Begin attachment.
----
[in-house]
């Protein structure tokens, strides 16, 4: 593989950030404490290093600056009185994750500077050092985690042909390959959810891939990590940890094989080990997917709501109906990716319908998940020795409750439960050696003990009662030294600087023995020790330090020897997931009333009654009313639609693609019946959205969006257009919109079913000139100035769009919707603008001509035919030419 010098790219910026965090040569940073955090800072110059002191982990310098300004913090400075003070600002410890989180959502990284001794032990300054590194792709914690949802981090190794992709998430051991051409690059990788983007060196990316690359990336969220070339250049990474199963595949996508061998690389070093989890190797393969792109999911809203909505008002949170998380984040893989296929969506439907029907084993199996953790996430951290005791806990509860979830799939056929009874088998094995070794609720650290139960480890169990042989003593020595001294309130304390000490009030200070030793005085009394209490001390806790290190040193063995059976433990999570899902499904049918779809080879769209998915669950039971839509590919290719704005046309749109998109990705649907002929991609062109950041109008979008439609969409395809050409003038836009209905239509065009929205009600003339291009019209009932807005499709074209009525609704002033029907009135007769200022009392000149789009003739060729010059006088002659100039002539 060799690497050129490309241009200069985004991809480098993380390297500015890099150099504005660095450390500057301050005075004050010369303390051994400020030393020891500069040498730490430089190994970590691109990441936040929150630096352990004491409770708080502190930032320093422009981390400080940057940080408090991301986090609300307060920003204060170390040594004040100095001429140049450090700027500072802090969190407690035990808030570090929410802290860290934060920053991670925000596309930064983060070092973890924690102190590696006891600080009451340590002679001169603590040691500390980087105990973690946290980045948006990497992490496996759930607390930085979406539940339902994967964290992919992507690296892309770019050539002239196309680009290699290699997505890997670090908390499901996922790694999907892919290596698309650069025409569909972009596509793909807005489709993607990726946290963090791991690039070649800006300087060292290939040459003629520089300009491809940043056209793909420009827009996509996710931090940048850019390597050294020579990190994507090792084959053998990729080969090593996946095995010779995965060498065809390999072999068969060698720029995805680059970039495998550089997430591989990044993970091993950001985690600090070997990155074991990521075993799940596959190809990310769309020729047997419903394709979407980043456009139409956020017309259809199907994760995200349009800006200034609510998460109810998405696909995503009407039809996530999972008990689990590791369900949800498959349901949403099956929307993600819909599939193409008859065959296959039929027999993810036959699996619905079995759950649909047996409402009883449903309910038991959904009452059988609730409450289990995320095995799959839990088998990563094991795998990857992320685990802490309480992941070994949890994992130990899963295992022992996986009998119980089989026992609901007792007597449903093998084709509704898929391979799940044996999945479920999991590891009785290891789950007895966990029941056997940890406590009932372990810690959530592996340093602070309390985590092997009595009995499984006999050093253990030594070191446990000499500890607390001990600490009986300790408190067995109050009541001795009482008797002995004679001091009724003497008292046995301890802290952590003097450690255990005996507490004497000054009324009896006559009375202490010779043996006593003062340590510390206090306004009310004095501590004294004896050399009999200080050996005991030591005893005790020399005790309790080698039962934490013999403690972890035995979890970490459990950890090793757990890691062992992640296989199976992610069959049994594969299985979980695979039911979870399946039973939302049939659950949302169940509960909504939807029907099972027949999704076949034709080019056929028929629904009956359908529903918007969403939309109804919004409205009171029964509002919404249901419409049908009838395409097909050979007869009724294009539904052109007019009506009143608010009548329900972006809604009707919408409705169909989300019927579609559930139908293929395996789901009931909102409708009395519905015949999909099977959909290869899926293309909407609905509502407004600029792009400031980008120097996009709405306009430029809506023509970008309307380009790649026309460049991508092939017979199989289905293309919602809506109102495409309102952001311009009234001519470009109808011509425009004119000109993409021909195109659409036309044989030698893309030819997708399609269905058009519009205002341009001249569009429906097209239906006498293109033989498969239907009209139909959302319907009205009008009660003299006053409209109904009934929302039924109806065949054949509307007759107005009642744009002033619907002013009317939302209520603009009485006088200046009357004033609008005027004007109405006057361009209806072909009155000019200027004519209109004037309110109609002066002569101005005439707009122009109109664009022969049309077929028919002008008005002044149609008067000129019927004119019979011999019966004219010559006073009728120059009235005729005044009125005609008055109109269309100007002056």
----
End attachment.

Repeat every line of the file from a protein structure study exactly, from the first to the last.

[in-house]
């Protein structure tokens, strides 16, 4: 593989950030404490290093600056009185994750500077050092985690042909390959959810891939990590940890094989080990997917709501109906990716319908998940020795409750439960050696003990009662030294600087023995020790330090020897997931009333009654009313639609693609019946959205969006257009919109079913000139100035769009919707603008001509035919030419 010098790219910026965090040569940073955090800072110059002191982990310098300004913090400075003070600002410890989180959502990284001794032990300054590194792709914690949802981090190794992709998430051991051409690059990788983007060196990316690359990336969220070339250049990474199963595949996508061998690389070093989890190797393969792109999911809203909505008002949170998380984040893989296929969506439907029907084993199996953790996430951290005791806990509860979830799939056929009874088998094995070794609720650290139960480890169990042989003593020595001294309130304390000490009030200070030793005085009394209490001390806790290190040193063995059976433990999570899902499904049918779809080879769209998915669950039971839509590919290719704005046309749109998109990705649907002929991609062109950041109008979008439609969409395809050409003038836009209905239509065009929205009600003339291009019209009932807005499709074209009525609704002033029907009135007769200022009392000149789009003739060729010059006088002659100039002539 060799690497050129490309241009200069985004991809480098993380390297500015890099150099504005660095450390500057301050005075004050010369303390051994400020030393020891500069040498730490430089190994970590691109990441936040929150630096352990004491409770708080502190930032320093422009981390400080940057940080408090991301986090609300307060920003204060170390040594004040100095001429140049450090700027500072802090969190407690035990808030570090929410802290860290934060920053991670925000596309930064983060070092973890924690102190590696006891600080009451340590002679001169603590040691500390980087105990973690946290980045948006990497992490496996759930607390930085979406539940339902994967964290992919992507690296892309770019050539002239196309680009290699290699997505890997670090908390499901996922790694999907892919290596698309650069025409569909972009596509793909807005489709993607990726946290963090791991690039070649800006300087060292290939040459003629520089300009491809940043056209793909420009827009996509996710931090940048850019390597050294020579990190994507090792084959053998990729080969090593996946095995010779995965060498065809390999072999068969060698720029995805680059970039495998550089997430591989990044993970091993950001985690600090070997990155074991990521075993799940596959190809990310769309020729047997419903394709979407980043456009139409956020017309259809199907994760995200349009800006200034609510998460109810998405696909995503009407039809996530999972008990689990590791369900949800498959349901949403099956929307993600819909599939193409008859065959296959039929027999993810036959699996619905079995759950649909047996409402009883449903309910038991959904009452059988609730409450289990995320095995799959839990088998990563094991795998990857992320685990802490309480992941070994949890994992130990899963295992022992996986009998119980089989026992609901007792007597449903093998084709509704898929391979799940044996999945479920999991590891009785290891789950007895966990029941056997940890406590009932372990810690959530592996340093602070309390985590092997009595009995499984006999050093253990030594070191446990000499500890607390001990600490009986300790408190067995109050009541001795009482008797002995004679001091009724003497008292046995301890802290952590003097450690255990005996507490004497000054009324009896006559009375202490010779043996006593003062340590510390206090306004009310004095501590004294004896050399009999200080050996005991030591005893005790020399005790309790080698039962934490013999403690972890035995979890970490459990950890090793757990890691062992992640296989199976992610069959049994594969299985979980695979039911979870399946039973939302049939659950949302169940509960909504939807029907099972027949999704076949034709080019056929028929629904009956359908529903918007969403939309109804919004409205009171029964509002919404249901419409049908009838395409097909050979007869009724294009539904052109007019009506009143608010009548329900972006809604009707919408409705169909989300019927579609559930139908293929395996789901009931909102409708009395519905015949999909099977959909290869899926293309909407609905509502407004600029792009400031980008120097996009709405306009430029809506023509970008309307380009790649026309460049991508092939017979199989289905293309919602809506109102495409309102952001311009009234001519470009109808011509425009004119000109993409021909195109659409036309044989030698893309030819997708399609269905058009519009205002341009001249569009429906097209239906006498293109033989498969239907009209139909959302319907009205009008009660003299006053409209109904009934929302039924109806065949054949509307007759107005009642744009002033619907002013009317939302209520603009009485006088200046009357004033609008005027004007109405006057361009209806072909009155000019200027004519209109004037309110109609002066002569101005005439707009122009109109664009022969049309077929028919002008008005002044149609008067000129019927004119019979011999019966004219010559006073009728120059009235005729005044009125005609008055109109269309100007002056």